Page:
Black Parakeets Only Hatch in December: A Black Man’s Exploration of Life, Love and Northwest Indiana begins with a disclaimer in the preface, explaining that although readers may not be African American, male, or familiar with Indiana geography, there is something in these stories for them. And that preface, though it may not be necessary, is correct: this is a collection of short vignettes that are, in many ways, universal. Author Chad R. Hunter begins his book by explaining its title. He says, “To me, every story is a little parakeet. It trembles in its egg, hatches and chirps some crazy details and unusual scenario.“ The little parakeets in Hunter’s debut are about his childhood and family, about coming of age, friendship, disappointment and first love. Each of the chapters is almost a short story in itself and each is a beautifully written reflection on the past and how it affects the present. Many are written from the perspective of the author as a child or teen, but with the keen observation of an adult remembering. There is a good deal of nostalgia here, but “Black Parakeets” is never maudlin.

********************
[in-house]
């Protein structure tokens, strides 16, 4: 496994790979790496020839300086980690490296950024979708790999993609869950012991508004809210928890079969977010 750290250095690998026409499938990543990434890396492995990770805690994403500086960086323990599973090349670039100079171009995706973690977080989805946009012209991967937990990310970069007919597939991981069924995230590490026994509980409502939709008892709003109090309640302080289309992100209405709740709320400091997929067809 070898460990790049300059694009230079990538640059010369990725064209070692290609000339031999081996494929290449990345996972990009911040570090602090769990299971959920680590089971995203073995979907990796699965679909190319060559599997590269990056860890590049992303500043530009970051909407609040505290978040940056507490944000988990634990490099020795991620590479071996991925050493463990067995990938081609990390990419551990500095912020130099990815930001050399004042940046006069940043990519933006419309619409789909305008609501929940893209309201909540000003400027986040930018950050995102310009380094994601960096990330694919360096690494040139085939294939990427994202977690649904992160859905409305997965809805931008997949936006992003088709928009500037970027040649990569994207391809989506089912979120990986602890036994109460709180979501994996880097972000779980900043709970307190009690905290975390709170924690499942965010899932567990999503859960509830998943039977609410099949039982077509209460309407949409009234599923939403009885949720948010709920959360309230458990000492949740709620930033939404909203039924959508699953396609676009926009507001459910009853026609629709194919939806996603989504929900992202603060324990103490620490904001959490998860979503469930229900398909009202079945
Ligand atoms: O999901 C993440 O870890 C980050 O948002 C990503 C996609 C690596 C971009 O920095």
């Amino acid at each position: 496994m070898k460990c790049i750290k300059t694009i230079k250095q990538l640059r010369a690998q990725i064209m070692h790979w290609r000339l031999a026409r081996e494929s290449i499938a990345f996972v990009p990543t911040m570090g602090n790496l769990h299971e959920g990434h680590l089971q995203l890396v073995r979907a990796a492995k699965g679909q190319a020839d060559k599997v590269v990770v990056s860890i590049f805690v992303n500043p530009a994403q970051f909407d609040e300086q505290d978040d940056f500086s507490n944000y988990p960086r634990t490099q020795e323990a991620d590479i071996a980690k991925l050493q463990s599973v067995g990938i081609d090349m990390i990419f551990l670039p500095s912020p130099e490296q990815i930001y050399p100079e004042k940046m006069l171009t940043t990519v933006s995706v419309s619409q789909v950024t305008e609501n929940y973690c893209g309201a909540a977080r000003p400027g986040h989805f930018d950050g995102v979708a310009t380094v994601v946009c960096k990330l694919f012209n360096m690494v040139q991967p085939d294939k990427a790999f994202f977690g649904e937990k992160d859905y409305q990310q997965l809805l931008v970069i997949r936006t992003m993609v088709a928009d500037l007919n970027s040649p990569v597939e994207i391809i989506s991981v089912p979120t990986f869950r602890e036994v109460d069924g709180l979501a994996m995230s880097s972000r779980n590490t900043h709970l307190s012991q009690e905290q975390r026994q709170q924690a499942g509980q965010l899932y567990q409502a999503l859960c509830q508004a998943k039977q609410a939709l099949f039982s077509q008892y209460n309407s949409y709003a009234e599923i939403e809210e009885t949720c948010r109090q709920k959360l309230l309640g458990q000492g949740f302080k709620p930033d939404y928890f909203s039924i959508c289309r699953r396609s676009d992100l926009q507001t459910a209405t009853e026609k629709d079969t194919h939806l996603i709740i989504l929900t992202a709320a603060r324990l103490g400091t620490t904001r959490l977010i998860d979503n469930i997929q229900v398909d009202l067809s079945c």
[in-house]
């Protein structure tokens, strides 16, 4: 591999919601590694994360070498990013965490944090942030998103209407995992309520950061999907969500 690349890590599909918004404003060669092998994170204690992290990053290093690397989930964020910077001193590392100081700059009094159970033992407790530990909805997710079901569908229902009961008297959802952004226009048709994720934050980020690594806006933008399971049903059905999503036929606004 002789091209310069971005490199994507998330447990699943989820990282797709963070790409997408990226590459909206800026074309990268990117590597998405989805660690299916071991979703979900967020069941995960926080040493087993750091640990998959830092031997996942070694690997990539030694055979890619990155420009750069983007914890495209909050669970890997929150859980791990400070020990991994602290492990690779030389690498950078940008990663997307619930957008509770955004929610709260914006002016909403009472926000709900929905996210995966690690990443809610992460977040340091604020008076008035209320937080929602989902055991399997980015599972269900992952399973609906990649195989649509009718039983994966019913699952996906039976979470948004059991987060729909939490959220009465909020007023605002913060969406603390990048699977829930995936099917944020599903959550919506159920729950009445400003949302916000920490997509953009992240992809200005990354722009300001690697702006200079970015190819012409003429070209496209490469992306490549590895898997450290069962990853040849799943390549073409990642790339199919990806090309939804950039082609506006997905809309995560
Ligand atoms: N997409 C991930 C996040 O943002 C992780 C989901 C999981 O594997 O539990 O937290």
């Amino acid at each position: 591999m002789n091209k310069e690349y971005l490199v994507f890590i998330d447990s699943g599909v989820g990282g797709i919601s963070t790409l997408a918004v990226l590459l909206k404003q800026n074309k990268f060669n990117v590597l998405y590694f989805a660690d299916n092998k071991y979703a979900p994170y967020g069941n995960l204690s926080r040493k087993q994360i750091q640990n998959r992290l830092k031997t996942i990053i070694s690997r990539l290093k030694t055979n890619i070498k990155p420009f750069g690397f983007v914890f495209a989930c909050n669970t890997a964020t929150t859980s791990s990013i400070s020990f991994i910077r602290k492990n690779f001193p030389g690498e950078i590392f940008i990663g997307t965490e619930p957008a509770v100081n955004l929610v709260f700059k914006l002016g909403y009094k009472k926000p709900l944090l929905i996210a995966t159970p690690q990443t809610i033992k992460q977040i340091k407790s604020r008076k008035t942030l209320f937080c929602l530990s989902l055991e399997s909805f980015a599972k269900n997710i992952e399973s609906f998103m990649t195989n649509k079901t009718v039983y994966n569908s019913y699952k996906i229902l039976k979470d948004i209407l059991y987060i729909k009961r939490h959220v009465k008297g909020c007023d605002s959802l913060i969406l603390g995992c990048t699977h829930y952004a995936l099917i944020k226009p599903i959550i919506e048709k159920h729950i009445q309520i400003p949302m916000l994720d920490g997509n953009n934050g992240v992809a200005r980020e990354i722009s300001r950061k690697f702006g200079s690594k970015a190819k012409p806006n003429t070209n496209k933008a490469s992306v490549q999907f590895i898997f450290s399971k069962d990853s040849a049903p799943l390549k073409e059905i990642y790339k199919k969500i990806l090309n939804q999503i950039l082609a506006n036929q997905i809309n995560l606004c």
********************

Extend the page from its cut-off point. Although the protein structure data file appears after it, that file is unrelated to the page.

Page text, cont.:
Mr. Hunter has a gift for descriptions that are at once detailed, funny and poignant. In one vignette about Halloween, he captures both atmosphere and character perfectly: “Here I sat in my mom’s ’84 brown New Yorker. In a Predator costume my brother had made from papier-mâché. The world of my high school wove in streams of buzz and bustle, crowd and group. She looked at me and said ‘You only go around once.’ My mom.“ In another, about going to church as a child, he describes the various types of church-goers with affection and humor: “Church mothers were the old, old, old ladies. They still dressed a certain way but it was less important to them now. Many were slow in walk and small in stature. Their big eyes and wrinkled faces often frightened me as they reached for me as a little boy with wanting hands and creaking fingers. “
Black Parakeets is reminiscent of Sandra Cisneros’ “The House on Mango Street“ in that it gives the reader the chance to experience growing up in a specific place and time through the eyes of a young person. It is a charming, highly readable and engaging look at coming of age that does, indeed, have universal appeal. As promised in the preface.